A lot has changed during 2020. All of us will be taking a different perspective into 2021. As individuals, we’re all stakeholders for the companies which drive our economies and influence our lives – whether as investors, customers, suppliers, employees or simply as residents, dependent on the health of our shared planet. Those stakeholders are (rightly) demanding more of companies. They want to understand the purpose and values of the business and its long term ESG (Environmental, Social and Governance) commitments, and to see evidence of the business’s actions to achieve their targets, documented through relevant ESG metrics.
ESG reporting is not, however, straightforward. There are many frameworks that businesses can choose to follow, each with a different set of stakeholders in mind. How do you choose which is best for your business? On top of that, what is material to stakeholders will differ by sector and even by company. There is no one-size fits all. Stakeholders, particularly investors, are demanding more and more reporting because without a consistent global ESG reporting standard, it is difficult to compare and contrast ESG metrics and performance between businesses.
In order to respond to the changing demands and growing expectations of companies' financial and non-financial reporting, businesses need to act now on assessing ESG risks and opportunities and developing robust and complete ESG disclosures. Frameworks are aligning, but businesses cannot wait for a globally accepted framework to be published and mandated to improve their reporting.
What’s important is that companies identify and prioritise the ESG metrics that are material to their value creation strategy and to their longer-term purpose. What’s material needs to be driven by input from stakeholder engagement. And once a suite of metrics has been agreed, reporting (whether that be monthly to the Board as well as annually through the Annual Report or ESG Report) should be supported by both internal and external assurance, which is proportionate and meets the needs of your stakeholders.
The Taskforce for Climate-related Financial Disclosures (TCFD) is a good example of a prominent framework gaining significant international support since it was established in 2015. In the five years since the TCFD was launched, more than half of the world’s 250 largest companies now publicly acknowledge climate change as a financial risk (KPMG International survey: Towards Net Zero: How the world’s largest companies report on climate risk and net zero transition). And the UK government has recently announced its road map for mandatory TCFD reporting for companies through to 2025.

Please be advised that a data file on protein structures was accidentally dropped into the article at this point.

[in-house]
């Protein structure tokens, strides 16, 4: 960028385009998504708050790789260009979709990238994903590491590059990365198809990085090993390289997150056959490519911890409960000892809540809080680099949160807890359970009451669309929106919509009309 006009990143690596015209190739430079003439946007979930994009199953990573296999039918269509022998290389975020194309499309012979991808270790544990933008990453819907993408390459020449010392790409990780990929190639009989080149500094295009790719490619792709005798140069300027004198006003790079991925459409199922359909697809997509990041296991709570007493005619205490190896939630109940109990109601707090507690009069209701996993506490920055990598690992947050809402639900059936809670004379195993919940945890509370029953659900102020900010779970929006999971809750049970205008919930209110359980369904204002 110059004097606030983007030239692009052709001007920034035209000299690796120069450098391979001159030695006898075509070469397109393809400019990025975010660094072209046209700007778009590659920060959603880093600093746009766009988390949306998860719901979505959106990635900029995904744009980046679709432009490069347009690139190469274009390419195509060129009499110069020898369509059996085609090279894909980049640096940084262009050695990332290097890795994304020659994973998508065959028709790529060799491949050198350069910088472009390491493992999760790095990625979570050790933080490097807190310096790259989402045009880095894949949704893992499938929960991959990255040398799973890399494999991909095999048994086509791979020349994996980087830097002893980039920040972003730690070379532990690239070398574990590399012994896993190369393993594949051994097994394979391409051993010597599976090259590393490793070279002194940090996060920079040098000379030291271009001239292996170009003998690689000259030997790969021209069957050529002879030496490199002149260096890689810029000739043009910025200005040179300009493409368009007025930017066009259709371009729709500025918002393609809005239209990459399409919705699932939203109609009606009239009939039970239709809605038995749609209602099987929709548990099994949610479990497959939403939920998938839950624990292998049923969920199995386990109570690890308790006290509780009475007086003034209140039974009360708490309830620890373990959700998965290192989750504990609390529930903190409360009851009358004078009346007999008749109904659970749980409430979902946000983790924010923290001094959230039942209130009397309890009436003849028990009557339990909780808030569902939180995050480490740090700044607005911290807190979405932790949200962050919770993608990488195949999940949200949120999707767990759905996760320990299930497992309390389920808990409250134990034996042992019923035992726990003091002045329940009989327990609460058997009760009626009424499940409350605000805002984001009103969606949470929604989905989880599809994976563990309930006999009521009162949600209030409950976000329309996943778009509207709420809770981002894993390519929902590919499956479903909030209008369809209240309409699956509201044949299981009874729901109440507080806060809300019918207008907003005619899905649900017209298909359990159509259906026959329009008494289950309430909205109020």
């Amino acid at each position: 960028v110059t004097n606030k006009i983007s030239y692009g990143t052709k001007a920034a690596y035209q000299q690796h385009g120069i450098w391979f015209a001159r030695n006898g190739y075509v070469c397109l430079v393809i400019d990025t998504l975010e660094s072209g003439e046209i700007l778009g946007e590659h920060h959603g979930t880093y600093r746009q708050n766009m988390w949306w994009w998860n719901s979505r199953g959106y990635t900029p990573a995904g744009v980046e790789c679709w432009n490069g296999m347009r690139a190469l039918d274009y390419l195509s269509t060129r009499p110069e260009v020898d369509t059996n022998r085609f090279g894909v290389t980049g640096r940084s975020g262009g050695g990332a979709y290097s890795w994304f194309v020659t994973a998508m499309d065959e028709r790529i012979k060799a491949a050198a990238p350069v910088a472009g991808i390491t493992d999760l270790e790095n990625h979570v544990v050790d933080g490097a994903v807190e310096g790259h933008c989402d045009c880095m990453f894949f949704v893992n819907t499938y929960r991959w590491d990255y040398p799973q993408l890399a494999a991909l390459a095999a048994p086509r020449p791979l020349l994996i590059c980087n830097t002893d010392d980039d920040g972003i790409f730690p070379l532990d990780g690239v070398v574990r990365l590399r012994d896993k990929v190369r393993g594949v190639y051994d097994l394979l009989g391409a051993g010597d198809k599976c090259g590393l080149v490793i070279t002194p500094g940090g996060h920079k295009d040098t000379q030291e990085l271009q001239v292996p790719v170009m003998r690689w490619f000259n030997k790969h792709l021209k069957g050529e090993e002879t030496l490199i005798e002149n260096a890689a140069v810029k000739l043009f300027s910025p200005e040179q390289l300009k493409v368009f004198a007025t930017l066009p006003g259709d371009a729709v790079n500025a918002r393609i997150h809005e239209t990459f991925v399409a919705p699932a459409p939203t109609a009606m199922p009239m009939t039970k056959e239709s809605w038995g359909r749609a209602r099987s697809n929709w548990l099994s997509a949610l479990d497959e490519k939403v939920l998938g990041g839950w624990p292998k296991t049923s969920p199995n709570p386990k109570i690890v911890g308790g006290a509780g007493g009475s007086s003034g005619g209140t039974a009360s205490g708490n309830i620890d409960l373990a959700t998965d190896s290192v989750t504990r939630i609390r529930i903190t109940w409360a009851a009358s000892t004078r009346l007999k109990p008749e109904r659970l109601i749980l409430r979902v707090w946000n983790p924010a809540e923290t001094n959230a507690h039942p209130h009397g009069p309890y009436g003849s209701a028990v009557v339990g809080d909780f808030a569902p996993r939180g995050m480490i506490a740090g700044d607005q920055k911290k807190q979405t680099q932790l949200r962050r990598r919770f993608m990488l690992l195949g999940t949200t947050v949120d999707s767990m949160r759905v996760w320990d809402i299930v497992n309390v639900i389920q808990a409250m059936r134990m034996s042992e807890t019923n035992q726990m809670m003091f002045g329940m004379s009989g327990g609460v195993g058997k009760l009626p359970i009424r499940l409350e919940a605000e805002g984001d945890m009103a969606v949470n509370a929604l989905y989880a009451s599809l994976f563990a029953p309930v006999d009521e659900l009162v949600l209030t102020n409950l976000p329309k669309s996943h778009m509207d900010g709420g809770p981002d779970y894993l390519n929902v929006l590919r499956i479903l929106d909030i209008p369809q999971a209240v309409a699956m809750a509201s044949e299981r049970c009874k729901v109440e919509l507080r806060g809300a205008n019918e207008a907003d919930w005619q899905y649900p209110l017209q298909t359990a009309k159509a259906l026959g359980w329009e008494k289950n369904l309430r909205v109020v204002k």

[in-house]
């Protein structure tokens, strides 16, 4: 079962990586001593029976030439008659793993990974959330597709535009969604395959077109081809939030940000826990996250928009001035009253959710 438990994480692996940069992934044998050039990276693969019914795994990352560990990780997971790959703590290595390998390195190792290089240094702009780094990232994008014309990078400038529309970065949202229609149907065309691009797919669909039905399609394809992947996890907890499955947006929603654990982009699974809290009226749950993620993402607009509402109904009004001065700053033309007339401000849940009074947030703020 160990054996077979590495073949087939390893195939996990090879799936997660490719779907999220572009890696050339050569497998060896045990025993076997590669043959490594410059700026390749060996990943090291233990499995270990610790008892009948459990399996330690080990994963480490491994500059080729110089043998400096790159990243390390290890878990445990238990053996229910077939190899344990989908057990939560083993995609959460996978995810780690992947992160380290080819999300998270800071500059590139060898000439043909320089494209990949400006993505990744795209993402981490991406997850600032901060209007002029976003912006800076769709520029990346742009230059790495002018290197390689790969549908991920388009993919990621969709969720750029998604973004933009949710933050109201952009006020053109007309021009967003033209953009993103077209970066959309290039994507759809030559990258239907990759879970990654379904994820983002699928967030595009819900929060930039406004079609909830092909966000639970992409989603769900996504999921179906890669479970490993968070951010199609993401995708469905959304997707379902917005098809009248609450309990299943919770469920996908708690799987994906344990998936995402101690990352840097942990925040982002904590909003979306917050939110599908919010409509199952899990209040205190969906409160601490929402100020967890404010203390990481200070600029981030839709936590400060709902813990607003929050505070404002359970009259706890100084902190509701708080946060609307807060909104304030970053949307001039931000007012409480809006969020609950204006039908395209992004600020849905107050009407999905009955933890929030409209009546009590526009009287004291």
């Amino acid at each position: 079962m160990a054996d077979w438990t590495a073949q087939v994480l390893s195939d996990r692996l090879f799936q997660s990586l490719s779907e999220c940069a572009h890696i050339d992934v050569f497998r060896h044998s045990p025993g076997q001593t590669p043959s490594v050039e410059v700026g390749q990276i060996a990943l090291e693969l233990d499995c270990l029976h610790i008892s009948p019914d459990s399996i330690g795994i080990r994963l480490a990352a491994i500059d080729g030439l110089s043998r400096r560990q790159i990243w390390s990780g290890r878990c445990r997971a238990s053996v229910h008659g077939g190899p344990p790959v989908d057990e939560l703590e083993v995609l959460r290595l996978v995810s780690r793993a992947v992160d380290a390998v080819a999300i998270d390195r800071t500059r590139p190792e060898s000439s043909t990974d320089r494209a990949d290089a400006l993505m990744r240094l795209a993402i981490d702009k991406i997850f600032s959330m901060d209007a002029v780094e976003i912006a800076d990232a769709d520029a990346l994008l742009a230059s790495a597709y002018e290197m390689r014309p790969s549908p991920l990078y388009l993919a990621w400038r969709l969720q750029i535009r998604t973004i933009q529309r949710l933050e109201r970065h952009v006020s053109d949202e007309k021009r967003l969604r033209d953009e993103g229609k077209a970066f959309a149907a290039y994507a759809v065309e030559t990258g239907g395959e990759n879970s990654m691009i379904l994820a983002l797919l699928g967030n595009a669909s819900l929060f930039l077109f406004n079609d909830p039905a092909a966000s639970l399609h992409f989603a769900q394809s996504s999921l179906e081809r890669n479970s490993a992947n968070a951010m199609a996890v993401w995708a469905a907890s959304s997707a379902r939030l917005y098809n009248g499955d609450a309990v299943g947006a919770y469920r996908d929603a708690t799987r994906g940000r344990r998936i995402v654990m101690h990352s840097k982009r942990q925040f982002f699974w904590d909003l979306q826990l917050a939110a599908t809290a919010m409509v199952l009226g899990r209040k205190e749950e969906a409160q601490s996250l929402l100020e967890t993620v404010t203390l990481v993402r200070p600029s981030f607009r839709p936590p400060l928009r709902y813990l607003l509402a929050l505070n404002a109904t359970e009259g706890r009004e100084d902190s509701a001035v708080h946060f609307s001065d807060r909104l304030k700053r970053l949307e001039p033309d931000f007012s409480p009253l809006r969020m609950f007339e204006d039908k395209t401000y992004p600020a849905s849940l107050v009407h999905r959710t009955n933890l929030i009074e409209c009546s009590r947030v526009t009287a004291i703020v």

So, what are the key questions you should be asking yourself as you plan for the upcoming year-end reporting season? These are the most common ones:
- Have you done a robust and up to date materiality assessment over which ESG metrics you should be measuring and reporting?
- Are you up to date on global ESG reporting alignment? Are you clear on what is expected of you and what is mandatory to report?
- How comfortable are you with the accuracy and completeness of the underlying data sources used for your ESG metrics?
- Do you understand and have you documented the end to end processes and controls over the ESG data being collected and reported?
- Is the scope of internal and/or external assurance over your ESG metrics sufficient?
Whereas in the past these questions would have typically been addressed by the sustainability or external reporting team, it’s clear that this is now a Board level responsibility. Critically, the role of a CFO extends beyond being the gatekeeper of just the financials to key non-financial information. After all, “non-financial” information is increasingly financially material. It needs to be collated with the same rigour and ownership as financial information, and reported with appropriate prominence.
How we can help
KPMG has a dedicated ESG reporting and assurance team, which is led by George Richards and Helena Watson. The team works with different sized companies (including privately owned through to FTSE 100) across all sectors to provide a range of different services, including:
- Advising companies on current and future ESG reporting standards relevant to their business and sector.
- Reviewing ESG disclosures both within the Annual Report and in separate ESG reports, for compliance with existing reporting requirements and to benchmark against good practice.
- Developing roadmaps for future ESG reporting which align with where the Board wants to be and by when. And bringing these to life through interactive workshops.
- Performing gap assessments over current ESG reporting processes and controls versus best practice.
- Delivering external assurance over ESG and other non-financial metrics under ISAE (UK) 3000.